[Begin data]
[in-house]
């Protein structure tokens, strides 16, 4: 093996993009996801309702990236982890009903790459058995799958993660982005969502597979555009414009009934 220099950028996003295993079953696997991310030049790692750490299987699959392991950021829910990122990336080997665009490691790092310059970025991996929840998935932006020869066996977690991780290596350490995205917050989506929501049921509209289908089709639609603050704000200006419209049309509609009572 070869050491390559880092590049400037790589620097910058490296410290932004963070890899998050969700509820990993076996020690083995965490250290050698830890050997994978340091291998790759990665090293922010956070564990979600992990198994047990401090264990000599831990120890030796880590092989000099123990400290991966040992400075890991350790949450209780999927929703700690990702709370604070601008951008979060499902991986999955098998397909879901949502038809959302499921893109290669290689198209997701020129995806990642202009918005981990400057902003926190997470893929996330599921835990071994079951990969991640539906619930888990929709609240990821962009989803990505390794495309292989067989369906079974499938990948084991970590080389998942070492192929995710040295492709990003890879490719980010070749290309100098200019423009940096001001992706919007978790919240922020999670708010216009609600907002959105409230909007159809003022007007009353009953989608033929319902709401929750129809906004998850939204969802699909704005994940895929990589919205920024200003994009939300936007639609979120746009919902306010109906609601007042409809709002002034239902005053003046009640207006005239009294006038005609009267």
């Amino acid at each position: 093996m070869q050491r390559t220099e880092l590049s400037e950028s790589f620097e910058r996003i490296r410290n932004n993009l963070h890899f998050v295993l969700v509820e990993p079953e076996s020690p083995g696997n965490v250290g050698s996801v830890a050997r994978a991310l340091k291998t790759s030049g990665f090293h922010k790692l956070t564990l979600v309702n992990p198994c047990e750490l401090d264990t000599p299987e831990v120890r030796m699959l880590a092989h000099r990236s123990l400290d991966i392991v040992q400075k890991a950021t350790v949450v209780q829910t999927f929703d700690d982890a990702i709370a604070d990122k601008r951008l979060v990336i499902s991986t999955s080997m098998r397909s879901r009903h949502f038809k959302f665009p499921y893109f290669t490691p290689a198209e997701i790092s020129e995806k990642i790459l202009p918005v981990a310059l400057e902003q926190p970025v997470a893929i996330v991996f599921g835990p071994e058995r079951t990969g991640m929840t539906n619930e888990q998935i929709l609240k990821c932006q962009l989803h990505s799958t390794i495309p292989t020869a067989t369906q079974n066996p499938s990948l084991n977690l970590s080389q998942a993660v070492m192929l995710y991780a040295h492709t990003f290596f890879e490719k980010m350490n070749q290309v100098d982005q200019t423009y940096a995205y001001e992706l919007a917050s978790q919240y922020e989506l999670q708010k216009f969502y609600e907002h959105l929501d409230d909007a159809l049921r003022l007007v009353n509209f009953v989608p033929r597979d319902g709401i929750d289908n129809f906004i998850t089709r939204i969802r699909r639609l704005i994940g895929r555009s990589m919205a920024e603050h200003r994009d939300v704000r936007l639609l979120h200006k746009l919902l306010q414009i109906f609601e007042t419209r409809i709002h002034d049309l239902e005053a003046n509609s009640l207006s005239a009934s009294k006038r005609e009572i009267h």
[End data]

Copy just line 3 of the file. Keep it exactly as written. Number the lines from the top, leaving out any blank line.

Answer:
């Amino acid at each position: 093996m070869q050491r390559t220099e880092l590049s400037e950028s790589f620097e910058r996003i490296r410290n932004n993009l963070h890899f998050v295993l969700v509820e990993p079953e076996s020690p083995g696997n965490v250290g050698s996801v830890a050997r994978a991310l340091k291998t790759s030049g990665f090293h922010k790692l956070t564990l979600v309702n992990p198994c047990e750490l401090d264990t000599p299987e831990v120890r030796m699959l880590a092989h000099r990236s123990l400290d991966i392991v040992q400075k890991a950021t350790v949450v209780q829910t999927f929703d700690d982890a990702i709370a604070d990122k601008r951008l979060v990336i499902s991986t999955s080997m098998r397909s879901r009903h949502f038809k959302f665009p499921y893109f290669t490691p290689a198209e997701i790092s020129e995806k990642i790459l202009p918005v981990a310059l400057e902003q926190p970025v997470a893929i996330v991996f599921g835990p071994e058995r079951t990969g991640m929840t539906n619930e888990q998935i929709l609240k990821c932006q962009l989803h990505s799958t390794i495309p292989t020869a067989t369906q079974n066996p499938s990948l084991n977690l970590s080389q998942a993660v070492m192929l995710y991780a040295h492709t990003f290596f890879e490719k980010m350490n070749q290309v100098d982005q200019t423009y940096a995205y001001e992706l919007a917050s978790q919240y922020e989506l999670q708010k216009f969502y609600e907002h959105l929501d409230d909007a159809l049921r003022l007007v009353n509209f009953v989608p033929r597979d319902g709401i929750d289908n129809f906004i998850t089709r939204i969802r699909r639609l704005i994940g895929r555009s990589m919205a920024e603050h200003r994009d939300v704000r936007l639609l979120h200006k746009l919902l306010q414009i109906f609601e007042t419209r409809i709002h002034d049309l239902e005053a003046n509609s009640l207006s005239a009934s009294k006038r005609e009572i009267h």